Someone's always got to be the bad guy when the relationship ends

Someone wise once told me that in order to succeed in life, we need to embrace our failures and see them as stepping stones towards a greater understanding of our true character.

The mistakes we make along the way and the way we pick ourselves up defines us as human beings. It's all about trial and error.

The way we learn is essentially the way we are going to live, and the reality in life is that some people are better students than others.

While some people are just naturally gifted at getting things right the first time around, others require a more cautious, steadier approach. Step by step, fall by fall until we finally master the challenge at hand.   

But then you get those who never learn, the ones who find themselves stuck in a cycle of their own circumstance. Poor unfortunate souls who believe that life is one big revolving door, spinning round and round in circles with no break on the other side.

Instead of learning from their mistakes and taking responsibility in a healthy, mature manner, they bang head to wall over and over again until finally concussing themselves into a coma of their own wallowing pity and self-despair.

We've all been there at some point, and while most of us manage to pull ourselves up and out, there are those who fail to acknowledge the consequences of their own shitty choices and situations.    

Being thirty something and single for the first time in five years got me thinking about failed relationships and the things we do to avoid the inevitable feelings of pain, loss and failure. There's the name and shame game in which we blame our former lover for everything that's gone wrong in our lives including the wonderful relationship that you once shared

Let's face it...someone's always got to be the bad guy no matter how amicable the relationship ends. While that kind of behaviour may be tolerable when you're sweet and twenty, it sure as hell ain't cute and nothing short of fucked up when you're supposed to be a mature adult dealing with your own personal issues. 

Another personal favorite is avoidance. The classic art of jumping from one relationship to the next thinking that it'll miraculously heal the wounds of your broken heart without taking the time to reflect on what just happened.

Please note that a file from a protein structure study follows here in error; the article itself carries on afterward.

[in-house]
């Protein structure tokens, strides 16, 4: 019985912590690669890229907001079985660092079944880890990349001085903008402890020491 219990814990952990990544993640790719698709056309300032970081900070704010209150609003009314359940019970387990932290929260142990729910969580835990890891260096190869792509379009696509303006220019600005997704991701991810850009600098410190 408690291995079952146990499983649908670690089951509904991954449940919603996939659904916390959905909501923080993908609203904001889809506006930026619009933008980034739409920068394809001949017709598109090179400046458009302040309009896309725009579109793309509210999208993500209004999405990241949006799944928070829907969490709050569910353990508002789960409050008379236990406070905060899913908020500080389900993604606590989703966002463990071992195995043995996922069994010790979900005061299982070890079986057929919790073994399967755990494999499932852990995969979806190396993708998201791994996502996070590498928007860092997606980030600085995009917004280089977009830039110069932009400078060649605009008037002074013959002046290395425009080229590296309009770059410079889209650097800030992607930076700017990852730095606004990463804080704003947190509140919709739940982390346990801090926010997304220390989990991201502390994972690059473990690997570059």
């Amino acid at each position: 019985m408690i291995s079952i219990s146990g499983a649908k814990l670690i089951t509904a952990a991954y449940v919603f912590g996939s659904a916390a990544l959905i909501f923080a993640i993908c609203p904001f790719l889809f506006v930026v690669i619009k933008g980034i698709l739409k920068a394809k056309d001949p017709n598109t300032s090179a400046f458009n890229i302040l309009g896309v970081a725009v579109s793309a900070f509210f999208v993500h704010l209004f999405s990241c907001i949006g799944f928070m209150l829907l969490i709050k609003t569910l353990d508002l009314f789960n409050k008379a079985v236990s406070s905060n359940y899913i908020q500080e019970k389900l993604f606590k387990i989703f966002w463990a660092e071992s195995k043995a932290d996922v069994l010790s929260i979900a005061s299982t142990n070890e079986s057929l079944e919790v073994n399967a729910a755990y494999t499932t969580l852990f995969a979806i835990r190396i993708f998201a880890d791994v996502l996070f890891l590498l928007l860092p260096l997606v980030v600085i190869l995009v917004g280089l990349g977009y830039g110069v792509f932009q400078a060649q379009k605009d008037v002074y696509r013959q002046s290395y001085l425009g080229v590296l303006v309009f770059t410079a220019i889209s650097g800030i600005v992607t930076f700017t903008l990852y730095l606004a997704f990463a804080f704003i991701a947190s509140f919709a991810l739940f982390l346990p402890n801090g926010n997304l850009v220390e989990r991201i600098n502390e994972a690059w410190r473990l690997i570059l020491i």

The ones who sleep better at night convincing themselves that they're in love again when in actual fact they're petrified of facing the reality of loss.

Is it possible that we avoid reflection because of the horrifying truths and imagery that might stare back at us? Nobody really wants to admit defeat or take responsibility for failure. Everybody loves a winner, but are we really winning if we fail to acknowledge the fact that the problem could actually be you?  

There's nothing like a little time alone to reflect on the ghosts of relationships passed. Big, Steven, Jay and now Aiden. Each ex uniquely different from the next physically, mentally and emotionally.

Each one evoked a different kind of love and subsequently, a different kind of pain when they eventually ended. The only common thread amongst these three men (besides a dick between their legs) was a failed relationship with me and the set of standards and expectations they could never achieve.

Had I set each of these relationships up for failure without even knowing it? Had my incessant need to control and mold things into my own delusional reality of relationships ruined the joy and spontaneity of being in love? Was it really me all along?  

Looking back, I played the blame game exceptionally well. It was after all the human thing to do.

It was easier to blame Big because of his womanising ways and commitment phobia, or Steven because he just disappeared off the face of the planet, came back and then disappeared all over again. I really dodged a bullet with Jay, the compulsive liar with a drinking problem who wanted me to relocate to Rustenburg.

Had these men scarred me so badly that the only way I felt I could heal was to jump into the next best thing? Emotionally damaged men who needed the power of my love to heal instead of actually healing myself? 

Would I continue to follow the same patterns and make the same mistakes now that I'd had this daunting yet refreshing epiphany? Or would I finally see it as a lesson learned?

If you smoke 20 cigarettes a day, your lungs are going to turn black. If you eat a Big Mac meal for lunch every day, you're going to get morbidly obese. If you keep pushing someone you supposedly love into being something that suits your ideals and not theirs, you're going to lose them forever.

Instead of accepting the fact that we are all human beings bound to make mistakes along the way, we will never truly progress and succeed in love.  

When it comes to understanding our own flaws and weaknesses, I couldn't help but wonder, when will we ever learn?

For more, visit Manni Bradshaw’s blog and Facebook page.

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